Bartonella clarridgeiae - Molecular diagnosis (PCR)
Clarridgeiae Bartonella is a Gram - negative bacterium of the genus Bartonella, family Bartonellaceae, with a worldwide distribution. Bartonella clarridgeiae primarily affects dogs and cats causing bartonelosis or cat-scratch disease (CSD), although it is an important emerging disease in people. Currently, they described at least 20 species or subspecies of Bartonella, most of which are zoonotic agents. Of these 20 species or subspecies, at least 8 infect humans.
The life cycle of this microorganism involves intermediate host where mature, typically insect vectors arthropods. It is believed that fleas are the main vector in cats. Also, Bartonella clarridgeiae can be found in the environment as well as the skin, nails, and paws of cats. As a result, infected nails and saliva of cats are transmission routes after a bite or scratch. After infection, Bartonella clarridgeiae colonizes endothelial cells. Subsequently, a part of the population of Bartonella clarridgeiae of endothelial cells in the bloodstream, where it is released infect erythrocytes . It is when bacteria invade and divide inside of a phagosome into erythrocytes. Subsequently, the bacteria multiply inside the erythrocytes until they reach a critical population. Once Bartonella clarridgeiae comes out of erythrocytes reinfect endothelial cells, which keeps the infectious cycle.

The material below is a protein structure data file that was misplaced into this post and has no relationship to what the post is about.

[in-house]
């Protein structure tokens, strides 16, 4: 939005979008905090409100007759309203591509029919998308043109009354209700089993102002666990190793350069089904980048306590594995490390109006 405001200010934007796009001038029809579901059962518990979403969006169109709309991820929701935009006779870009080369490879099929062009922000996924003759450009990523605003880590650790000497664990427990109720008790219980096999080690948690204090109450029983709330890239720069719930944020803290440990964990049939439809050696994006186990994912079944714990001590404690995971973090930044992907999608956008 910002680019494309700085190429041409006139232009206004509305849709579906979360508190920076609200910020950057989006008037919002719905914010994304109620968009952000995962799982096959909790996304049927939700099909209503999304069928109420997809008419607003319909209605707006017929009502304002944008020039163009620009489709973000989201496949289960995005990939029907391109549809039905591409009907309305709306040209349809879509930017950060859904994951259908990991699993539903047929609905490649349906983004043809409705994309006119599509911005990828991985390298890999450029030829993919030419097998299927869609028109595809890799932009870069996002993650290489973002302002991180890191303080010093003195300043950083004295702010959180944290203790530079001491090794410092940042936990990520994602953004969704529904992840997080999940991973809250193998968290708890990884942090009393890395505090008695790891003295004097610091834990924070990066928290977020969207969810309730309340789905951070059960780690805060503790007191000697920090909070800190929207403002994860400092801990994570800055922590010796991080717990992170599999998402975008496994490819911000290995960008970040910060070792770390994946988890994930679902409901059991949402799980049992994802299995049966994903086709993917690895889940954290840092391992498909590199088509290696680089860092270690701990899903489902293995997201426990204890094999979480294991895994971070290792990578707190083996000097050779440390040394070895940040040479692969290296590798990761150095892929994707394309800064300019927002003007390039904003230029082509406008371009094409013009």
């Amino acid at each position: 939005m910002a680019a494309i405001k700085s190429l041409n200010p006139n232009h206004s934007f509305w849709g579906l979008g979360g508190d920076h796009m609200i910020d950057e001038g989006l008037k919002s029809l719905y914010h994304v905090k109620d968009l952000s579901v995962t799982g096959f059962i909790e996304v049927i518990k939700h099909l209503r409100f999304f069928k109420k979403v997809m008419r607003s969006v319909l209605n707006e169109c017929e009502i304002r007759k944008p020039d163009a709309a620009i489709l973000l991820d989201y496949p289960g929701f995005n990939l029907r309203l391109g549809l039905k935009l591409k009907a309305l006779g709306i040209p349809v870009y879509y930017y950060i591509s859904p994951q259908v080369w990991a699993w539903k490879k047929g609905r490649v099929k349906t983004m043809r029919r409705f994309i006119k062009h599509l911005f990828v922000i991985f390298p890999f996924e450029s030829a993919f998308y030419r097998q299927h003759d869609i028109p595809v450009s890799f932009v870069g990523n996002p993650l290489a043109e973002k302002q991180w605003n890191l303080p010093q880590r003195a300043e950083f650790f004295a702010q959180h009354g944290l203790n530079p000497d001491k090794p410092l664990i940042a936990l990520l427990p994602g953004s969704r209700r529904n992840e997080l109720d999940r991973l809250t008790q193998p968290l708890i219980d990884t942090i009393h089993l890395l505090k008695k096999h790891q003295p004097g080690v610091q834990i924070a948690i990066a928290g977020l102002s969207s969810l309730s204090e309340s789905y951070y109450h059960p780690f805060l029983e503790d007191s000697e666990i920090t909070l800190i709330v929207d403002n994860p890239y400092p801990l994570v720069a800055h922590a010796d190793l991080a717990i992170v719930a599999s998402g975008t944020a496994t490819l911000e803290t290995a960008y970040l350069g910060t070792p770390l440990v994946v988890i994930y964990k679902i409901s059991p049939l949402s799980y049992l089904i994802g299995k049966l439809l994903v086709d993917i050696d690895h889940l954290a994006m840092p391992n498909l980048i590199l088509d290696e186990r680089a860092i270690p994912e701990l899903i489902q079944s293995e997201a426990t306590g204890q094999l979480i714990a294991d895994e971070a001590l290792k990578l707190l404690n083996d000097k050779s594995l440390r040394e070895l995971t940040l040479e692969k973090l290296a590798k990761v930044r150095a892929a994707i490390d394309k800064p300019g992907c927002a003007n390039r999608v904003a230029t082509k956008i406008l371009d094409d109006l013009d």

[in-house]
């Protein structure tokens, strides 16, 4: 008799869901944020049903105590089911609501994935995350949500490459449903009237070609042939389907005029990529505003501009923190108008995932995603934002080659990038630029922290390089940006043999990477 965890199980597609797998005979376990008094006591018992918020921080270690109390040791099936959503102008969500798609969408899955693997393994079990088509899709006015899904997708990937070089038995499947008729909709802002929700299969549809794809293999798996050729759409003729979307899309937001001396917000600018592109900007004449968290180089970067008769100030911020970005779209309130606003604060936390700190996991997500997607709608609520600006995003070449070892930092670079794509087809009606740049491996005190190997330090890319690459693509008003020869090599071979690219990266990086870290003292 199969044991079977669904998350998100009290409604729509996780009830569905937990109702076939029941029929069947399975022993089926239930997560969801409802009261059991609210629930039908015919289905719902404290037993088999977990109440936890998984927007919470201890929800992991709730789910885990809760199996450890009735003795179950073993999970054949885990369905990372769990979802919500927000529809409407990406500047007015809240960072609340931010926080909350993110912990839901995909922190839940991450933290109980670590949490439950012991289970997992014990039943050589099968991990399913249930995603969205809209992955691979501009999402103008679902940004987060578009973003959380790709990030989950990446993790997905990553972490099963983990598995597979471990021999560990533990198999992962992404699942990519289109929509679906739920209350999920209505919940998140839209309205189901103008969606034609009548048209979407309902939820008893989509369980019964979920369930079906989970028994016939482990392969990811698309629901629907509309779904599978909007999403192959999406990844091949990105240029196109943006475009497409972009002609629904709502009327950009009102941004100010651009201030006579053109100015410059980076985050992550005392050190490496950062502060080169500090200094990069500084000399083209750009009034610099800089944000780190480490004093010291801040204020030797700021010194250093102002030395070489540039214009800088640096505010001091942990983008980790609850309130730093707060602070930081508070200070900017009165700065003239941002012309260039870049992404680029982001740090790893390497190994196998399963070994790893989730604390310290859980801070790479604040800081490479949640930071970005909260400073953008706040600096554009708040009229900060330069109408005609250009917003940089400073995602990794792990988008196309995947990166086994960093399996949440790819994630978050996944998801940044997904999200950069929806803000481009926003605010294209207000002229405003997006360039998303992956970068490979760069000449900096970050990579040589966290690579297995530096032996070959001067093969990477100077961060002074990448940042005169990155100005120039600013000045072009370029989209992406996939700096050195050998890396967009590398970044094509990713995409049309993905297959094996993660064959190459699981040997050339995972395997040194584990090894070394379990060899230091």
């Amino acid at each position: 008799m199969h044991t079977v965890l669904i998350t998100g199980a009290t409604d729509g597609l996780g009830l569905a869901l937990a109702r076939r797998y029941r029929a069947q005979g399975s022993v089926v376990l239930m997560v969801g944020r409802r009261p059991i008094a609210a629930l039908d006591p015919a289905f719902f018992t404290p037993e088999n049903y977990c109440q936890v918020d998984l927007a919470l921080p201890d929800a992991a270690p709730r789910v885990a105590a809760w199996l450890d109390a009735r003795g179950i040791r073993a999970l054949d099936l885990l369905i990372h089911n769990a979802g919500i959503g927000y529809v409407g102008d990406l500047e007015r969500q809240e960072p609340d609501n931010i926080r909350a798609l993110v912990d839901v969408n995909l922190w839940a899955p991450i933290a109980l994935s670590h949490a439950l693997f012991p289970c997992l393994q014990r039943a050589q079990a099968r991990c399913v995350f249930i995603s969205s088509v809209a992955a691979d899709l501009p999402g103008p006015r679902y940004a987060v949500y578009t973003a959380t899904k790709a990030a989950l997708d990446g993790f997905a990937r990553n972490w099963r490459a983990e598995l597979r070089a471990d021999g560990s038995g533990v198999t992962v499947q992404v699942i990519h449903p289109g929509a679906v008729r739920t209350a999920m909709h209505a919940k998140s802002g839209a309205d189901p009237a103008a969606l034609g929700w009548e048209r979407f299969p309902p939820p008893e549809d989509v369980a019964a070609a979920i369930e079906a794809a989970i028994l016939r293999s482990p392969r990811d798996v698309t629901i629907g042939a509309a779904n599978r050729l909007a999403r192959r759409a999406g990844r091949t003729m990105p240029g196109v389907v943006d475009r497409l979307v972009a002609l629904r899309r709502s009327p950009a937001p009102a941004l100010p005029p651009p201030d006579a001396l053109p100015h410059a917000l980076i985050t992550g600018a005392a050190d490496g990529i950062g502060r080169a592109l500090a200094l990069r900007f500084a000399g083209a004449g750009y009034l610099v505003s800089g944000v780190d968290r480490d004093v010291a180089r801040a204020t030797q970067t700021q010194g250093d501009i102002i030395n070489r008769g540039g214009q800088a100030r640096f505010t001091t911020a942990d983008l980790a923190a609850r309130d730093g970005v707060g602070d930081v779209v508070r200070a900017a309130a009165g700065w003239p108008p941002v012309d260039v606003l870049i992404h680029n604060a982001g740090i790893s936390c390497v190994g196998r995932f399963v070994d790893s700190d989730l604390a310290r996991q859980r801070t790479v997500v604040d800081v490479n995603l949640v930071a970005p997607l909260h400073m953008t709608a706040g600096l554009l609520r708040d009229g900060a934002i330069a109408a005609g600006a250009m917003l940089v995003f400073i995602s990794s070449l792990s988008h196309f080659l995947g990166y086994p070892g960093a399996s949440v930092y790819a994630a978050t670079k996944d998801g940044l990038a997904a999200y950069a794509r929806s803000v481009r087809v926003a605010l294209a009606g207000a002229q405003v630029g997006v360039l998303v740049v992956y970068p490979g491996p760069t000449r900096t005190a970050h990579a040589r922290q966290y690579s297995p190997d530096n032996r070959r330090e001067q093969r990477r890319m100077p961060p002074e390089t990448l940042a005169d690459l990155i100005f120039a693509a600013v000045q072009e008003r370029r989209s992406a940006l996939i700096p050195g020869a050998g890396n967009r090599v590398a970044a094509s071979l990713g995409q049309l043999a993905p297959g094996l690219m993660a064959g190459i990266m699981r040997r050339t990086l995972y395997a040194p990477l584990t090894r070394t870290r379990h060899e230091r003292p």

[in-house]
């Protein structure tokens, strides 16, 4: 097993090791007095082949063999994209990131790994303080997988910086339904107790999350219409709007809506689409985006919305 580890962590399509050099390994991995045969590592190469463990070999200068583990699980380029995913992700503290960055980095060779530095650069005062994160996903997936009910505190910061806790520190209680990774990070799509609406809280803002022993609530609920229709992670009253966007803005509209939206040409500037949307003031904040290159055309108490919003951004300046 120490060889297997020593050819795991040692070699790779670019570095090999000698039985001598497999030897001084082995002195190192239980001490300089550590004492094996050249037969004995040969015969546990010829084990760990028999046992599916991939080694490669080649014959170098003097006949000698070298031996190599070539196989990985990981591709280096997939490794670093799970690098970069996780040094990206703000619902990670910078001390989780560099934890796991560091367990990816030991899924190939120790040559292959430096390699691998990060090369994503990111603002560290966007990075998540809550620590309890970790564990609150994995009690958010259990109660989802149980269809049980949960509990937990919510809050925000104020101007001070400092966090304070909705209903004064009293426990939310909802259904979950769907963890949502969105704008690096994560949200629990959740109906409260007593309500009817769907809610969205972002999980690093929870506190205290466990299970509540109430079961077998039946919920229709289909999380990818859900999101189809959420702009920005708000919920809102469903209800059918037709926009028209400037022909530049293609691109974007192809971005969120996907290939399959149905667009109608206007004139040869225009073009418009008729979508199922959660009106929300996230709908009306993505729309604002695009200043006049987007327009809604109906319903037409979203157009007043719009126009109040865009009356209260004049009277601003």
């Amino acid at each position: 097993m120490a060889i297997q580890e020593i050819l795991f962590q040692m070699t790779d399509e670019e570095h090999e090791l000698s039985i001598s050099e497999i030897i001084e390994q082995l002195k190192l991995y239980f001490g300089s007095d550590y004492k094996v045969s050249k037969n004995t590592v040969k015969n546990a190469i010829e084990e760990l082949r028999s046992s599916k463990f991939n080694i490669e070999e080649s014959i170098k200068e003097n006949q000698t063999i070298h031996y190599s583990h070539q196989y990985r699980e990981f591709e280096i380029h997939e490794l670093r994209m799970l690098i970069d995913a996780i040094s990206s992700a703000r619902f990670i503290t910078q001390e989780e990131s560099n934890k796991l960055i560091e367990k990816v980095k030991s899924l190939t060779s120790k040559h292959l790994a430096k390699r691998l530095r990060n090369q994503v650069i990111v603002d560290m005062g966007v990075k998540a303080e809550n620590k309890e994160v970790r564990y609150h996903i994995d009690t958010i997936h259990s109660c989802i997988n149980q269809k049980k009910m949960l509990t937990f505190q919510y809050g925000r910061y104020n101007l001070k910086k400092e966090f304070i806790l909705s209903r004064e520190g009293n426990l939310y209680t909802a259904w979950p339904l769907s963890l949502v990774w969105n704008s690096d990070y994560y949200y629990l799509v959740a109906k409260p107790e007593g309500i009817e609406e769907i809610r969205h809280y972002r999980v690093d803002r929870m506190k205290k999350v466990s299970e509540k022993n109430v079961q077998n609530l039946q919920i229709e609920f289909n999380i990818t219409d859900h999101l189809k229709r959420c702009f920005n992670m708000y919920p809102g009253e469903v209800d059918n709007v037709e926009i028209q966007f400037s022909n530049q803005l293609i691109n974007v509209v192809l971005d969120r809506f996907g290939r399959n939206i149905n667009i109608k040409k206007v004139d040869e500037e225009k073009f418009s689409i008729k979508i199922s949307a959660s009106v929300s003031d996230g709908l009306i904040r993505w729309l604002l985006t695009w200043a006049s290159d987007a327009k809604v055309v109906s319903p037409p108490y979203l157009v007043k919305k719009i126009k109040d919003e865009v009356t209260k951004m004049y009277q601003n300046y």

Although Bartonella clarridgeiae can infect both animals and humans, animals tend to be asymptomatic carriers. However, there have been cases in which can cause liver disease, blindness and neuritis. Meanwhile in people who can be infected by flea bites or through a scratch or bite of an infected cat, after an incubation period of about 5 to 20 days they are generally observed small erythematous papules or pustules in site of the bite or scratch. Intravascular persistent infection by Bartonella clarridgeiae can cause hemolytic anemia, septicemia, endocarditis, osteolysis, bacillary angiomatosis, myositis, retinitis, encephalopathy, and lymphadenopathy. In some people, especially those with a compromised immune system, the disease can be fatal.
Recommended tests for diagnosis:
The diagnosis is based on molecular diagnostic methods (PCR).
Tests in IVAMI:
- Molecular diagnosis (PCR), to detect DNA of Bartonella clarridgeiae.
- Whole blood collected with EDTA (2 to 5 mL).
Preservation and shipment of sample:
- Refrigerated (preferred) for less than 2 days.
- Frozen: over 2 days.
- Molecular diagnosis (PCR): 24 to 48 hours.
Cost of the test: